THESE public dancers are often confused with the Almehs, who are female singers. The Ghawázees are dancing-girls who perform unveiled in the public streets to amuse the rabble; their dances have little elegance and less decorum. Their dress is similar to that worn by the middle classes in Egypt. They often perform in the court of a house, or in the street before the door, on occasions of festivity, such as a marriage or the birth of a child; but they are never admitted to a respectable hareem, for they are the most abandoned of the courtesans. They are often extremely handsome, and among them are certainly to be found the finest women in Egypt.

Many have slightly aquiline noses, the characteristic of a distinct race, which they assert themselves to be; and their origin is certainly involved in the great obscurity, resembling in some points another mysterious people, the Gipsies. In many of the ancient tombs are representations of females in private entertainments, dancing to the sound of instruments, similar to the modern Ghawázees; these records of their existence as a class, on tombs prior to the Exodus of the Israelites, leave us fairly to infer that they are descended from the same caste: for they still keep themselves distinct from other classes and abstain from marriages except with persons of their own tribe: they have a peculiar language, too, which they use to conceal their communication from strangers.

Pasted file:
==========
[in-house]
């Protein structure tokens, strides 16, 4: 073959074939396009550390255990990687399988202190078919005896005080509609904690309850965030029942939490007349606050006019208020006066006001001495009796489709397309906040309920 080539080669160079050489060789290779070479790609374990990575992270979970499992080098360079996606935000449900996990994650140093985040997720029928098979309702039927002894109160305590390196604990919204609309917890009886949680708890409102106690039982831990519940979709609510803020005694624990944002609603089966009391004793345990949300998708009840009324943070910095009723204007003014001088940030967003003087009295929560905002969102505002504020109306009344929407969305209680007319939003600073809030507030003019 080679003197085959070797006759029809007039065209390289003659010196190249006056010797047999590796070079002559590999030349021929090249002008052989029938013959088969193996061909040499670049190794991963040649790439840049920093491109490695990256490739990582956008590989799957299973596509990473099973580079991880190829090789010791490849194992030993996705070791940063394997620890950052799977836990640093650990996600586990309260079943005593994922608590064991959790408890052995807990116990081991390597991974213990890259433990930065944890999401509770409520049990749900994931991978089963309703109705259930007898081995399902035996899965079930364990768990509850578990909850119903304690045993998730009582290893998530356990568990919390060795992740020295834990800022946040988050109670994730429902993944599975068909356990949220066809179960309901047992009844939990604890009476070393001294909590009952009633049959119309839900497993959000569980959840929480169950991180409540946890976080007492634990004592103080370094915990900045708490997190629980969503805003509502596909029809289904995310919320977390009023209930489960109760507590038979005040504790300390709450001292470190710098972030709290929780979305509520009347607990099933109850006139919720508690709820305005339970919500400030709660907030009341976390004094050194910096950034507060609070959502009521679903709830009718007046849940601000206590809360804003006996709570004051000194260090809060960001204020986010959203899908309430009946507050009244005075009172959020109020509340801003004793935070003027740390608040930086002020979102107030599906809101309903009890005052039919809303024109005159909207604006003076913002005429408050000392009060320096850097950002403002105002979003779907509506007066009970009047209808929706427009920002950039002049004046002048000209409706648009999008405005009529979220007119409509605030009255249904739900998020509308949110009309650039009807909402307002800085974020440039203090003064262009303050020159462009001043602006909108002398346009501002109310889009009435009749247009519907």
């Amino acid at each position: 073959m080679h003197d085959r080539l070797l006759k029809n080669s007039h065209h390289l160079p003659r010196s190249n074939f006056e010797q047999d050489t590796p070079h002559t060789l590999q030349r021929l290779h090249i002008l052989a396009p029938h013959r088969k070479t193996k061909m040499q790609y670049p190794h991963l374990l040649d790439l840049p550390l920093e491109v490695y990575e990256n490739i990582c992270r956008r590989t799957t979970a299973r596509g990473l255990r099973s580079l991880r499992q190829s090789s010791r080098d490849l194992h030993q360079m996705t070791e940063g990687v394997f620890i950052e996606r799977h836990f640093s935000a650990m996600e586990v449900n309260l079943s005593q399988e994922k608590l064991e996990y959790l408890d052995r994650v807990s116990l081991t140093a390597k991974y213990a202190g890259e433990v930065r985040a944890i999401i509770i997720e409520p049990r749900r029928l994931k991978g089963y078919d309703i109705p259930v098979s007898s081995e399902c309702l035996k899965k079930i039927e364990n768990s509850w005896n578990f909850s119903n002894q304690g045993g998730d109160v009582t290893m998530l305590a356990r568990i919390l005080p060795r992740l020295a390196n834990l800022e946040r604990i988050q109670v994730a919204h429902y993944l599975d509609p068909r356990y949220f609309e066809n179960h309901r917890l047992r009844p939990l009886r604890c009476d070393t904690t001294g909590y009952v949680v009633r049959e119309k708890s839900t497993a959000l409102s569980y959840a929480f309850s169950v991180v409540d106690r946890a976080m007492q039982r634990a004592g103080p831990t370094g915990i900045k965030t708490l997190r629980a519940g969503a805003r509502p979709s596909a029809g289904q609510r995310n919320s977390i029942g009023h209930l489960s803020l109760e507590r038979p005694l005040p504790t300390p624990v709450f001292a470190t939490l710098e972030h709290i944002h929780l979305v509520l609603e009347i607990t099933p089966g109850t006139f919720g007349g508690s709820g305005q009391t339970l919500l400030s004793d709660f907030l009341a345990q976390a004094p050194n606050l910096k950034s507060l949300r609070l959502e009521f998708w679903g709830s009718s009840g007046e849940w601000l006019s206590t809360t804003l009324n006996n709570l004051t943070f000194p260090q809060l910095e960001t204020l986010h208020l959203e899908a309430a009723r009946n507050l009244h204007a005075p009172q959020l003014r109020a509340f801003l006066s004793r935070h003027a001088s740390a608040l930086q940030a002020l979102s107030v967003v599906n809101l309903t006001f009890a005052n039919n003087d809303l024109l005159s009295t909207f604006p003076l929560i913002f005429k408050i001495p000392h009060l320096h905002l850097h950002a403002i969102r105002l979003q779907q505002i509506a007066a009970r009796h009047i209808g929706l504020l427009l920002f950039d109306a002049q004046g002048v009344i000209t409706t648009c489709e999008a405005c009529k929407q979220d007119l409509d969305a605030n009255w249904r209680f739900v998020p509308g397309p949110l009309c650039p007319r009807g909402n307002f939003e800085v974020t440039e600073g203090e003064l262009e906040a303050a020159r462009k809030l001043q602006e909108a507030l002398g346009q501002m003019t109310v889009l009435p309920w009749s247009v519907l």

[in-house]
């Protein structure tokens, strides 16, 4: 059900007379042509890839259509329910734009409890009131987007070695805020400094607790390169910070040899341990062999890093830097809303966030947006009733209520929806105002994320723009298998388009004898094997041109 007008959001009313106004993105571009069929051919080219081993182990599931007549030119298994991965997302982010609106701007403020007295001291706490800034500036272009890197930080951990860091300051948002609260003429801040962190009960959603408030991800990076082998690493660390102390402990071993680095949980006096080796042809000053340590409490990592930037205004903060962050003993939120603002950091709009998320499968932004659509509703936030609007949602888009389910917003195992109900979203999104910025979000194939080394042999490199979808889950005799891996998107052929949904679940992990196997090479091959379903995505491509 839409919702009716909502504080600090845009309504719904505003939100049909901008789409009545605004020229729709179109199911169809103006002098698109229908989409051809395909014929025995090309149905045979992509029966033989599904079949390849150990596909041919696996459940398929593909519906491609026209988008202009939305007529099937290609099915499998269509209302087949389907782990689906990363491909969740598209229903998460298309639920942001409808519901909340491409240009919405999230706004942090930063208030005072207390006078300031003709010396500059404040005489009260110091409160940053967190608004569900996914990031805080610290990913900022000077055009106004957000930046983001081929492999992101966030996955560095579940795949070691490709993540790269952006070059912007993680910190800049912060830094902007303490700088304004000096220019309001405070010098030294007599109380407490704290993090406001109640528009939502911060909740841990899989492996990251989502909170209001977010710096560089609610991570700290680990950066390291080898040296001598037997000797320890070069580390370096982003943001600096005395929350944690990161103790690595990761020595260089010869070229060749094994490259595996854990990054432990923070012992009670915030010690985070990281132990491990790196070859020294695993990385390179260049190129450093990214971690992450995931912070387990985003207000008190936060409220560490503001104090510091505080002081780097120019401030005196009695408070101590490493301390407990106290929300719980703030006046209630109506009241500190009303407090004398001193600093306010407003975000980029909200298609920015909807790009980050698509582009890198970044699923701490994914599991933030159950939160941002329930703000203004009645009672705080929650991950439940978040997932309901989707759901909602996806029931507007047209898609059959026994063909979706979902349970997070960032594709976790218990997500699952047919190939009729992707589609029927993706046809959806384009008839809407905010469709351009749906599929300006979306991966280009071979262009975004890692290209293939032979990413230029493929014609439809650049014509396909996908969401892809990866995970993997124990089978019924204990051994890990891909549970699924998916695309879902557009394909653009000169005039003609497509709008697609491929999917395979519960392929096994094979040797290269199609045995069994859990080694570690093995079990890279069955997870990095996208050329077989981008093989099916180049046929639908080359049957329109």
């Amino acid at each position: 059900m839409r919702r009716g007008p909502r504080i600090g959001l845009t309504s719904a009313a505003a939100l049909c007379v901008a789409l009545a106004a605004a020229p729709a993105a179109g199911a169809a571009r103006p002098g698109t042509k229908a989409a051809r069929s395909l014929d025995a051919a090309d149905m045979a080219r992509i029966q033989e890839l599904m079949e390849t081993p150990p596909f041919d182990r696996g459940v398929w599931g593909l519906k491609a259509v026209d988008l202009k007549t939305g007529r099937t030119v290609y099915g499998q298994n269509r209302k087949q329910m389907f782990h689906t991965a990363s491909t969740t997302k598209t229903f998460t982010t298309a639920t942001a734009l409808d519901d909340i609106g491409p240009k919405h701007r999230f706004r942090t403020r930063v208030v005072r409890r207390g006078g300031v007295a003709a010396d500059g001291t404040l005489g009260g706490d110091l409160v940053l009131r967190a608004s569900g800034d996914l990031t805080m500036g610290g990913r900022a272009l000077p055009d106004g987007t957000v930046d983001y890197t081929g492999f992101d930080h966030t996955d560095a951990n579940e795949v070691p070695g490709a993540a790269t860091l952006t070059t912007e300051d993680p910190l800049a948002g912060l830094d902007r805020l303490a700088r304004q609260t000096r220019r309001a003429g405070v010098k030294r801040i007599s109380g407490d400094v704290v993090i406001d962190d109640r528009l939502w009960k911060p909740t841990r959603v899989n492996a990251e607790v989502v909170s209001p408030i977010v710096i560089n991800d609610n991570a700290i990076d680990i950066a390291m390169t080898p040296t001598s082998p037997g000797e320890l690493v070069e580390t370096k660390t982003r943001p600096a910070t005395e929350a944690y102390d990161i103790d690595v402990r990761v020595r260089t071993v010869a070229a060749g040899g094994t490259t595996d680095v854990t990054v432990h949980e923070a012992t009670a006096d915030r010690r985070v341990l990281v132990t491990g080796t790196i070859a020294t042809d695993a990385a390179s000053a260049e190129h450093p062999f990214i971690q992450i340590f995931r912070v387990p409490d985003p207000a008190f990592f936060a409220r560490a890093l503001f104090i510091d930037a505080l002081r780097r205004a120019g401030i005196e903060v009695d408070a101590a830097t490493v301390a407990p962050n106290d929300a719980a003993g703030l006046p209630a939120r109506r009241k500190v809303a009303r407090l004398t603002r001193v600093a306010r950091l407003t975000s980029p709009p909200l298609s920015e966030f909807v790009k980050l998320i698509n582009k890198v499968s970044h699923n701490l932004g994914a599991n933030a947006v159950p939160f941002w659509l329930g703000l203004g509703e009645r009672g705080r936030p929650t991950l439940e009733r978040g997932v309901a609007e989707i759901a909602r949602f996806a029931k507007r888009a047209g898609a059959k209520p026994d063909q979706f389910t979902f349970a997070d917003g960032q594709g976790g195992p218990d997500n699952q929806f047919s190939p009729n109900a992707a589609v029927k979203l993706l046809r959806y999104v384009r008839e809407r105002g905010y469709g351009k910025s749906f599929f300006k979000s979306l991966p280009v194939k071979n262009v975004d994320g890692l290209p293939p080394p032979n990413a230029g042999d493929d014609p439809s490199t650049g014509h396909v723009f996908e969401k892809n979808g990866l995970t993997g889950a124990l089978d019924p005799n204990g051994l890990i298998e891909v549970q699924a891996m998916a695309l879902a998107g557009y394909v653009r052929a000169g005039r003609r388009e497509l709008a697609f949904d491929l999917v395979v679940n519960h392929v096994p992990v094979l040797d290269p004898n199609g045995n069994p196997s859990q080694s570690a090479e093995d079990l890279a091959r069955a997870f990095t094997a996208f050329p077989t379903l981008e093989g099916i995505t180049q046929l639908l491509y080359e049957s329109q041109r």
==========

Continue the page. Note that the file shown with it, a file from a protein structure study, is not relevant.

By a decree of Mehemet Ali, the Ghawázees were lately banished from Cairo, and Lower Egypt, to Esneh, the first place on ascending the Nile where their performances are publicly allowed.

Roberts's Journal